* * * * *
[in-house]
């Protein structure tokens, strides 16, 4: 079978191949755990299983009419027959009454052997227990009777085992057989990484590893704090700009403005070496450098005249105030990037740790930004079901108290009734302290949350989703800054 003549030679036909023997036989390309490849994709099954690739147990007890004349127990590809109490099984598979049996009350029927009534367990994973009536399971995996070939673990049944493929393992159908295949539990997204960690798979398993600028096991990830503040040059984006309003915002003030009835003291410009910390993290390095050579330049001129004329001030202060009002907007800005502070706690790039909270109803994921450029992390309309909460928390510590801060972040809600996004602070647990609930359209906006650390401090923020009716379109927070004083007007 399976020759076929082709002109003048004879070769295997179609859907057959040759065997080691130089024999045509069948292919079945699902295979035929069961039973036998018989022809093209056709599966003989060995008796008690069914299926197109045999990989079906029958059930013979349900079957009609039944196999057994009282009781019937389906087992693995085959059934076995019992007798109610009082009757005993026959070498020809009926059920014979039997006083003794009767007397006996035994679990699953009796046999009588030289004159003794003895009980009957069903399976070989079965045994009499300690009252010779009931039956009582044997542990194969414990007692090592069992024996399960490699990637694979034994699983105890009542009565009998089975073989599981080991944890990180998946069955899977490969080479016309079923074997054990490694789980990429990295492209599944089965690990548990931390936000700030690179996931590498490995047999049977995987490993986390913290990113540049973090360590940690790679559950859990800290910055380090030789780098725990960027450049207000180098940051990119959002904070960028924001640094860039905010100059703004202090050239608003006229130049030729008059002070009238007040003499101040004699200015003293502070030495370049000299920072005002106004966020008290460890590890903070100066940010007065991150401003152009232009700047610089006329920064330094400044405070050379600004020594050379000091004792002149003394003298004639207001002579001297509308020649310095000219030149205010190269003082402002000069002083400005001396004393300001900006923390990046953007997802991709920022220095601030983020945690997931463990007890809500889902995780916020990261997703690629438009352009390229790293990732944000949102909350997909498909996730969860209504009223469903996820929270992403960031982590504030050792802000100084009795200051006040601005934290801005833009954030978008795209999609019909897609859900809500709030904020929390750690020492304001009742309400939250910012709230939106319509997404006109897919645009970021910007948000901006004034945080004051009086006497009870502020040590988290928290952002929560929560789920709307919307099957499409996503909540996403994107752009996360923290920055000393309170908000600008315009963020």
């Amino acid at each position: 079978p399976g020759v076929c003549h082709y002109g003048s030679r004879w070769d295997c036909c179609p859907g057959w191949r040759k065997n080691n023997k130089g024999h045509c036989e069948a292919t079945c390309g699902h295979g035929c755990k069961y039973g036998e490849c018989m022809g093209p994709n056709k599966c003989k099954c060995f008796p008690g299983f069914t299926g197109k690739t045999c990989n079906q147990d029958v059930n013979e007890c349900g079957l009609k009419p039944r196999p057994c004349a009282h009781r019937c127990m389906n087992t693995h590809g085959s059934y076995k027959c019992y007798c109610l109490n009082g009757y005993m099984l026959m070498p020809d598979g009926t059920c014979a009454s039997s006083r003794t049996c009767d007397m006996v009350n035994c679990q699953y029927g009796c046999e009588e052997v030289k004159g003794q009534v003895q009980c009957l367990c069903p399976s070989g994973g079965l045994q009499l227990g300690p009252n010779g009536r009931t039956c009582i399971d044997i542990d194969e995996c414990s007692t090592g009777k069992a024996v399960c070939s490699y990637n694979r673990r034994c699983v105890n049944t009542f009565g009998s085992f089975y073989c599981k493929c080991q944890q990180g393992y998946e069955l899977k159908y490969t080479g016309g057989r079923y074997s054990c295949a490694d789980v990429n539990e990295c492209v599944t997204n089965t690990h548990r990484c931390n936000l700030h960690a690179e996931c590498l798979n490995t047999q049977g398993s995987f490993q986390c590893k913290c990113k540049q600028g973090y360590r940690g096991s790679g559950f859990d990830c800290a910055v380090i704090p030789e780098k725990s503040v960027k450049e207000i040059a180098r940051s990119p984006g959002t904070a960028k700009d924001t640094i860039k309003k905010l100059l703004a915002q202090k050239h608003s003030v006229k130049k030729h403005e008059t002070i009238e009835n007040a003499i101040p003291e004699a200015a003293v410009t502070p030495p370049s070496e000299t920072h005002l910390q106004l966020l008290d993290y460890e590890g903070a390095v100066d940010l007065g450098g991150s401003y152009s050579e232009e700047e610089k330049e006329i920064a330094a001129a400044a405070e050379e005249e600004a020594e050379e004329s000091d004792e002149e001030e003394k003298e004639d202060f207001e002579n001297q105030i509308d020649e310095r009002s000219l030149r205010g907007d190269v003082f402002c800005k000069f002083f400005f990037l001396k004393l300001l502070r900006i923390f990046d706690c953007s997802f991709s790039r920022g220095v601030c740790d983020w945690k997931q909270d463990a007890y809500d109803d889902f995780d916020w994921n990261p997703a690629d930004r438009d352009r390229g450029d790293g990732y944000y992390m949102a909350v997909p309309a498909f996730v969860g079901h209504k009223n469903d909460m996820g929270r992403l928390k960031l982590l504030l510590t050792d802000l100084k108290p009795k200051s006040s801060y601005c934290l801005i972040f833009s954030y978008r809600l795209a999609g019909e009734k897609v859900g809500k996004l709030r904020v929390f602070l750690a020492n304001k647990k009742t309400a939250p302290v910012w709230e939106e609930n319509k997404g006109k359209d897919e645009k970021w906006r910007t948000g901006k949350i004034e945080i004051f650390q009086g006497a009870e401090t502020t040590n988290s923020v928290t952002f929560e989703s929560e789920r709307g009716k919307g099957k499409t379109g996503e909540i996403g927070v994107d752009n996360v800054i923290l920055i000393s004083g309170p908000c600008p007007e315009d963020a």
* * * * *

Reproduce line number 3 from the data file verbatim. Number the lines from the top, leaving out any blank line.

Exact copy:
């Amino acid at each position: 079978p399976g020759v076929c003549h082709y002109g003048s030679r004879w070769d295997c036909c179609p859907g057959w191949r040759k065997n080691n023997k130089g024999h045509c036989e069948a292919t079945c390309g699902h295979g035929c755990k069961y039973g036998e490849c018989m022809g093209p994709n056709k599966c003989k099954c060995f008796p008690g299983f069914t299926g197109k690739t045999c990989n079906q147990d029958v059930n013979e007890c349900g079957l009609k009419p039944r196999p057994c004349a009282h009781r019937c127990m389906n087992t693995h590809g085959s059934y076995k027959c019992y007798c109610l109490n009082g009757y005993m099984l026959m070498p020809d598979g009926t059920c014979a009454s039997s006083r003794t049996c009767d007397m006996v009350n035994c679990q699953y029927g009796c046999e009588e052997v030289k004159g003794q009534v003895q009980c009957l367990c069903p399976s070989g994973g079965l045994q009499l227990g300690p009252n010779g009536r009931t039956c009582i399971d044997i542990d194969e995996c414990s007692t090592g009777k069992a024996v399960c070939s490699y990637n694979r673990r034994c699983v105890n049944t009542f009565g009998s085992f089975y073989c599981k493929c080991q944890q990180g393992y998946e069955l899977k159908y490969t080479g016309g057989r079923y074997s054990c295949a490694d789980v990429n539990e990295c492209v599944t997204n089965t690990h548990r990484c931390n936000l700030h960690a690179e996931c590498l798979n490995t047999q049977g398993s995987f490993q986390c590893k913290c990113k540049q600028g973090y360590r940690g096991s790679g559950f859990d990830c800290a910055v380090i704090p030789e780098k725990s503040v960027k450049e207000i040059a180098r940051s990119p984006g959002t904070a960028k700009d924001t640094i860039k309003k905010l100059l703004a915002q202090k050239h608003s003030v006229k130049k030729h403005e008059t002070i009238e009835n007040a003499i101040p003291e004699a200015a003293v410009t502070p030495p370049s070496e000299t920072h005002l910390q106004l966020l008290d993290y460890e590890g903070a390095v100066d940010l007065g450098g991150s401003y152009s050579e232009e700047e610089k330049e006329i920064a330094a001129a400044a405070e050379e005249e600004a020594e050379e004329s000091d004792e002149e001030e003394k003298e004639d202060f207001e002579n001297q105030i509308d020649e310095r009002s000219l030149r205010g907007d190269v003082f402002c800005k000069f002083f400005f990037l001396k004393l300001l502070r900006i923390f990046d706690c953007s997802f991709s790039r920022g220095v601030c740790d983020w945690k997931q909270d463990a007890y809500d109803d889902f995780d916020w994921n990261p997703a690629d930004r438009d352009r390229g450029d790293g990732y944000y992390m949102a909350v997909p309309a498909f996730v969860g079901h209504k009223n469903d909460m996820g929270r992403l928390k960031l982590l504030l510590t050792d802000l100084k108290p009795k200051s006040s801060y601005c934290l801005i972040f833009s954030y978008r809600l795209a999609g019909e009734k897609v859900g809500k996004l709030r904020v929390f602070l750690a020492n304001k647990k009742t309400a939250p302290v910012w709230e939106e609930n319509k997404g006109k359209d897919e645009k970021w906006r910007t948000g901006k949350i004034e945080i004051f650390q009086g006497a009870e401090t502020t040590n988290s923020v928290t952002f929560e989703s929560e789920r709307g009716k919307g099957k499409t379109g996503e909540i996403g927070v994107d752009n996360v800054i923290l920055i000393s004083g309170p908000c600008p007007e315009d963020a």